The Molten Salt Technology Platform (MSTP) is a community of vendors, regulators, academics and national labs actively involved in the development of molten salt technologies. It showcases the UK’s current expertise in this field and demonstrates the feasibility of the technologies to meet net zero.
Molten Salt Technology has the potential to sit alongside other advanced nuclear technologies, not just from a safety, economic and environmental point of view but from a technological maturity perspective. This can be achieved through promotion of collaboration, education and dissemination of progress of molten salt developments through recognised bodies.
What is molten salt?
Salts are made up of positively and negatively charged atoms, which are referred to as ions. The bonds between ions are very strong, and as such they can only become liquid at very high temperatures. In the case of table salt, or sodium chloride, this occurs at 801°C. In this liquid state, the salt can now be considered molten. Each molten salt will exhibit different properties depending on its chemical structure.
General characteristics of molten salts include:
- Fluid behaviour
- Acting as solvents for a wide variety of materials
- Useful heat transfer characteristics
- Exhibiting high temperatures and low vapour pressure
- Good conductors of electricity
Where are molten salts used?
Molten salts can act as catalysts and decontamination reagents, have applications in non-ferrous metal production, fuel cells, coal gasification and hydrogen production. As molten salts can conduct electricity, they can also be used as battery materials. They are also important for heat transfer and thermal energy storage in solar arrays. Why is molten salt an important option for nuclear?
- Molten salts are robust to radiation – they suffer comparatively little damage when subjected to high levels of radiation.
- Their solvent properties can be used to dissolve nuclear fuel – uranium, plutonium or thorium – plus any fission, corrosion or activation products. This enables physical, chemical and electro-chemical processes to be undertaken.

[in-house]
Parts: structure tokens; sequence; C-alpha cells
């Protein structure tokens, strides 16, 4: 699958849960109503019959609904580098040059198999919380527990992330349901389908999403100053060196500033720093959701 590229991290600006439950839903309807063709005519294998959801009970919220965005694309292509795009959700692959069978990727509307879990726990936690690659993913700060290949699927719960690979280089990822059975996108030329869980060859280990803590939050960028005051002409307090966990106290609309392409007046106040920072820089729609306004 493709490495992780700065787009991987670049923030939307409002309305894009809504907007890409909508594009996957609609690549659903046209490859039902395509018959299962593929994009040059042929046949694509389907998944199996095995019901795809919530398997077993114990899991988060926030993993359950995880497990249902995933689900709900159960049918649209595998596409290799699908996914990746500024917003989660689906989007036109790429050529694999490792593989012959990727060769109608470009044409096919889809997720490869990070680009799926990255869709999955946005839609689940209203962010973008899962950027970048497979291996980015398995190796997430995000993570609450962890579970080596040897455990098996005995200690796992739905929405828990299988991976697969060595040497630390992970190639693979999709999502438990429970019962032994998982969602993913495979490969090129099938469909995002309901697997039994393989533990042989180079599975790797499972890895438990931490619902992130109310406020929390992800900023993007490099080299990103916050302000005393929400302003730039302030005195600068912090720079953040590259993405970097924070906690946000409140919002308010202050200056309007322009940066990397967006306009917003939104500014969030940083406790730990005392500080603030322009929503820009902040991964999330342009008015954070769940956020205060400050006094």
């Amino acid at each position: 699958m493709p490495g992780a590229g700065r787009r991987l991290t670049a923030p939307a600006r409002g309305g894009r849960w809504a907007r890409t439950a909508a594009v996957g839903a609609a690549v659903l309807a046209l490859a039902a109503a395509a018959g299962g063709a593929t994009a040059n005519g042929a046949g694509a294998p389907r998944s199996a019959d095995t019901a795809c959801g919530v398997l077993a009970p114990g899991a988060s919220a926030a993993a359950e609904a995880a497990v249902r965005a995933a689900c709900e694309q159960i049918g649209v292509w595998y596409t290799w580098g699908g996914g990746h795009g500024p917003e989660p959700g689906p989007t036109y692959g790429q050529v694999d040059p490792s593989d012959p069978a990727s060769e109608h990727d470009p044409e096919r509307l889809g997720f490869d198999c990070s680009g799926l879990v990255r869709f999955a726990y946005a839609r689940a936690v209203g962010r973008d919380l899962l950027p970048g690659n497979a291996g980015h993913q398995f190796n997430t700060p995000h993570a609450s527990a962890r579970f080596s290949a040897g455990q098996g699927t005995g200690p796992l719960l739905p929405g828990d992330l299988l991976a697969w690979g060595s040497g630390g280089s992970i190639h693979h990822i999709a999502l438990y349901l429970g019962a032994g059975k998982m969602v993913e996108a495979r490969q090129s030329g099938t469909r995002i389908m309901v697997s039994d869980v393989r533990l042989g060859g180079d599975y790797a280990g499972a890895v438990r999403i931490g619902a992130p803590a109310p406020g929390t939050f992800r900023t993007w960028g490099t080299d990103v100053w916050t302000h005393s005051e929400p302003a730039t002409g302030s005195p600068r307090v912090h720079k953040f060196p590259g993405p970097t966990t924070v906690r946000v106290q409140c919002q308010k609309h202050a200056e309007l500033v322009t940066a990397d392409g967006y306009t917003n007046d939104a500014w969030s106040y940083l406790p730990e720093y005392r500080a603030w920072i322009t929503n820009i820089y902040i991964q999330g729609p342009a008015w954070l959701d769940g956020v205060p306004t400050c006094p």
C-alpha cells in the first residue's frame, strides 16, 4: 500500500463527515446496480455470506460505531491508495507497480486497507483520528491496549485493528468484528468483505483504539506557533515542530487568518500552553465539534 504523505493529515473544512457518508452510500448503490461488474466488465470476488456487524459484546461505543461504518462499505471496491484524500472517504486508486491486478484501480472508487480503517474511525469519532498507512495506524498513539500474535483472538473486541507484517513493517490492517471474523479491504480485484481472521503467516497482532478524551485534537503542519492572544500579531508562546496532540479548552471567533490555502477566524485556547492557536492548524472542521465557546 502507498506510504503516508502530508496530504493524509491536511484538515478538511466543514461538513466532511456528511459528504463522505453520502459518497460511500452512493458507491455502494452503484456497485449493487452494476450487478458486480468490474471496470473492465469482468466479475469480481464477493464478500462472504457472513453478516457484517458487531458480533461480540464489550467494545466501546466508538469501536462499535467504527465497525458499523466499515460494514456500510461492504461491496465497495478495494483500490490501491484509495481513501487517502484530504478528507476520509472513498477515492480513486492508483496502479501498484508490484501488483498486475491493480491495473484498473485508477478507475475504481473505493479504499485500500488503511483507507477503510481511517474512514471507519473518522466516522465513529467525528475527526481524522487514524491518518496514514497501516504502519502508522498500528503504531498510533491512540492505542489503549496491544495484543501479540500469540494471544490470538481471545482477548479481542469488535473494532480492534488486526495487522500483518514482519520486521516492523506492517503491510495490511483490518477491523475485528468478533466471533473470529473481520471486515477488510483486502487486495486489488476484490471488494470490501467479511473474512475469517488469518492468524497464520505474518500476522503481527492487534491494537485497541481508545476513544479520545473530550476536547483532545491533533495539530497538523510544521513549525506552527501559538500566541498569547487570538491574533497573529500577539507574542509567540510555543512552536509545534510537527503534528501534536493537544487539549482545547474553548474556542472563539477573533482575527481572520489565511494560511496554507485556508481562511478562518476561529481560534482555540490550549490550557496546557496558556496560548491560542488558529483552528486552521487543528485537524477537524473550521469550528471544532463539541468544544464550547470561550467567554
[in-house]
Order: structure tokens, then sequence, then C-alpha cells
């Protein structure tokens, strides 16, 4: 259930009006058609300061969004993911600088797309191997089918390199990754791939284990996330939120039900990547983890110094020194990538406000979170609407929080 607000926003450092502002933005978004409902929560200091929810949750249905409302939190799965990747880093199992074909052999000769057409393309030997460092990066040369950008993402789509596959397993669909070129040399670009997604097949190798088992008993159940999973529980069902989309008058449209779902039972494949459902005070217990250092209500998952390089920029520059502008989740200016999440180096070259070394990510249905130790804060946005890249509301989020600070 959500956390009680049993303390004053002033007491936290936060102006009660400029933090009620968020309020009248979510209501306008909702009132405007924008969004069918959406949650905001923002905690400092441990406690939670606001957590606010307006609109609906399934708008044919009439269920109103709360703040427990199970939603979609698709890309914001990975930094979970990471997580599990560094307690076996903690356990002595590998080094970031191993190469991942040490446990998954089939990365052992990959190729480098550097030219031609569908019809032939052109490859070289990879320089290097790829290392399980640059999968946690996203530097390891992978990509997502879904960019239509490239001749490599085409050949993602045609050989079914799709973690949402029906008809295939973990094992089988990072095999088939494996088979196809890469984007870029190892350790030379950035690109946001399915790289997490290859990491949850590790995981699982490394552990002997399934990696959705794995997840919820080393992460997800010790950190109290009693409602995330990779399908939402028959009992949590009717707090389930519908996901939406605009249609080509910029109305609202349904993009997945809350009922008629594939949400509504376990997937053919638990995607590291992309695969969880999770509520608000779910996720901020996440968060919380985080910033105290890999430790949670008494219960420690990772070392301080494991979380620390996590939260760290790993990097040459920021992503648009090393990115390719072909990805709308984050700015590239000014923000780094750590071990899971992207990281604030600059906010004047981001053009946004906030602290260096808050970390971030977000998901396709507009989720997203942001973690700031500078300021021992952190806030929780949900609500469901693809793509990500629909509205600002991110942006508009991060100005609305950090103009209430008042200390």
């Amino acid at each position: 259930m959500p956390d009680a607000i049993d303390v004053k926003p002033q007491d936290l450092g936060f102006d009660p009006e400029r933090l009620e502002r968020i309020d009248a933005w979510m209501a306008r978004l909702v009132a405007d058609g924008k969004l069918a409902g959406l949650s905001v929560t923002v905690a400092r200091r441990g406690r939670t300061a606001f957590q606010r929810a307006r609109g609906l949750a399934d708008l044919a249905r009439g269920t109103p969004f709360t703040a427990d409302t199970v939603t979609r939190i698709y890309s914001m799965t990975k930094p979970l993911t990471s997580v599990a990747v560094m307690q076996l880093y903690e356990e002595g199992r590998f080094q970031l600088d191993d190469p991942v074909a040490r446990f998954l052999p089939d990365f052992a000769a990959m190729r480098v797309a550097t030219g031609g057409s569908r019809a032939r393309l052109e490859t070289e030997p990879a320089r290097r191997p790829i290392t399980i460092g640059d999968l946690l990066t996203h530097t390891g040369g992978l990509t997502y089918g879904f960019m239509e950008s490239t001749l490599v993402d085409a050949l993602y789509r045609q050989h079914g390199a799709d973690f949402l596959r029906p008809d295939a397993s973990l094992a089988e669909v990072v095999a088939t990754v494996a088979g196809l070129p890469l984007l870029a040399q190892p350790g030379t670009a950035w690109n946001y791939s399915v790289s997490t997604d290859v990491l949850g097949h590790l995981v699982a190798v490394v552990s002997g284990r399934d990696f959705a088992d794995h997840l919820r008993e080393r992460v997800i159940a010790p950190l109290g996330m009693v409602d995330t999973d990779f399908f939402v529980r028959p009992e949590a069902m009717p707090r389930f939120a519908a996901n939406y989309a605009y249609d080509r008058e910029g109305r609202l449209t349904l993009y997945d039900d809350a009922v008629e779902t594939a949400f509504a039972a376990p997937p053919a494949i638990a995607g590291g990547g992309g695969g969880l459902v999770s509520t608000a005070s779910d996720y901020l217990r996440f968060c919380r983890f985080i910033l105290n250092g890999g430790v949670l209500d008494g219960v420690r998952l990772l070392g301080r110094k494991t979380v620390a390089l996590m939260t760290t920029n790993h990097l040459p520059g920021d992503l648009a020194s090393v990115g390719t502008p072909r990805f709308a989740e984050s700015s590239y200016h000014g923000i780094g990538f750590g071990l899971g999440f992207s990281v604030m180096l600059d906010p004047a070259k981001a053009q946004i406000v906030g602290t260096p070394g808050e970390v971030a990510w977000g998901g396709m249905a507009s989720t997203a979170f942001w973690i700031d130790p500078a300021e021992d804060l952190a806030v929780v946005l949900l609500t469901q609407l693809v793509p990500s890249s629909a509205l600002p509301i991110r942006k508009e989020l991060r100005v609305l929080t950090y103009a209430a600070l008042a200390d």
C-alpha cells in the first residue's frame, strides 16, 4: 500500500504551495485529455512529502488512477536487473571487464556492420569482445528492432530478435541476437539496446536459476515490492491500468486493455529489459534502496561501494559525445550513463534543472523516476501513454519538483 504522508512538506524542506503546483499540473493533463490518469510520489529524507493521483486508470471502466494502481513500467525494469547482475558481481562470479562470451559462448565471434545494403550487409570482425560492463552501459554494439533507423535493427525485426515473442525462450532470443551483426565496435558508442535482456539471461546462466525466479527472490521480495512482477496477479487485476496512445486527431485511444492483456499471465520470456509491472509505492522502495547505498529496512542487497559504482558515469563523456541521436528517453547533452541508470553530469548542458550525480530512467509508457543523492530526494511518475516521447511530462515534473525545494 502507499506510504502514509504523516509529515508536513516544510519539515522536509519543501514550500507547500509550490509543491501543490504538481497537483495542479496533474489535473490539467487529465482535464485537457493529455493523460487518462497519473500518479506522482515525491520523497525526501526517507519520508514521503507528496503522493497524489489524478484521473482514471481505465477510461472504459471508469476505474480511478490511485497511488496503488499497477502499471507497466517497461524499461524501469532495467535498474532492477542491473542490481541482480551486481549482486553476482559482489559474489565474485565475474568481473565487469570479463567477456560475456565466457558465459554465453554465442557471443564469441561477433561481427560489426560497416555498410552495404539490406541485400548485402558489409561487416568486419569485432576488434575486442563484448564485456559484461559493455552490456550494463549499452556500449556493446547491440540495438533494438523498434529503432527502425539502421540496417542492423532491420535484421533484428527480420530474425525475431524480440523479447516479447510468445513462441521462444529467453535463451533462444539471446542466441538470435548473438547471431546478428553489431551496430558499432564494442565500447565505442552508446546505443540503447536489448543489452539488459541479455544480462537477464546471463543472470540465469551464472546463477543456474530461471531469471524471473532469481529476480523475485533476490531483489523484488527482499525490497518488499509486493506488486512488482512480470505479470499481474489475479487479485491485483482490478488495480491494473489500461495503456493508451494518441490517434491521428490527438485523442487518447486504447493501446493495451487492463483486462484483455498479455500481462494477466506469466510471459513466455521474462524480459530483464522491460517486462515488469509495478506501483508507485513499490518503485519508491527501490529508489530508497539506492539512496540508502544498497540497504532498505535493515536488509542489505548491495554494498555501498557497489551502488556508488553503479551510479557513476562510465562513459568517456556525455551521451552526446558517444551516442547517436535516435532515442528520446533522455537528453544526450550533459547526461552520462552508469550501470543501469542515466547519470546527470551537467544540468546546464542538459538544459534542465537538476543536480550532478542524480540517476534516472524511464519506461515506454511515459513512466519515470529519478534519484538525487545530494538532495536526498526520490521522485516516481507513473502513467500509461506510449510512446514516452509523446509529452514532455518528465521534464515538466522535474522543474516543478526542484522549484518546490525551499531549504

- Their high heat capacity enables molten salts to act as a coolant, transferring large amounts of heat energy from a reactor core to a head exchanger. The heat can be used directly or converted to electricity. It also makes them ideal for energy storage applications – acting as a battery.
- The high temperatures and low vapour pressures result in greater efficiency.
- The ability for electrical conduction enables a current to be applied and dissolved waste separated from reusable components such as unused fuel.
Supporting net zero
Molten salt technologies can be used to close the nuclear fuel cycle – meaning that used nuclear fuel can be cleaned and reused.
Molten salt reactors
Molten salt reactors are a broad range of technologies, in which the molten salt may be used as a combined fuel and coolant – or as a coolant only. The reactor can be designed for energy production or ‘waste burning’ – reducing the content of long-lived radioactive isotopes. Molten salt reactors can operate with different fuels, primarily uranium or thorium, and different salts in different modes – thermal or fast spectrum. In thermal spectrum mode, the neutrons are slowed by a moderator, in a fast spectrum mode, they are not. The speed of the neutrons determines how they interact with elements in the reactor.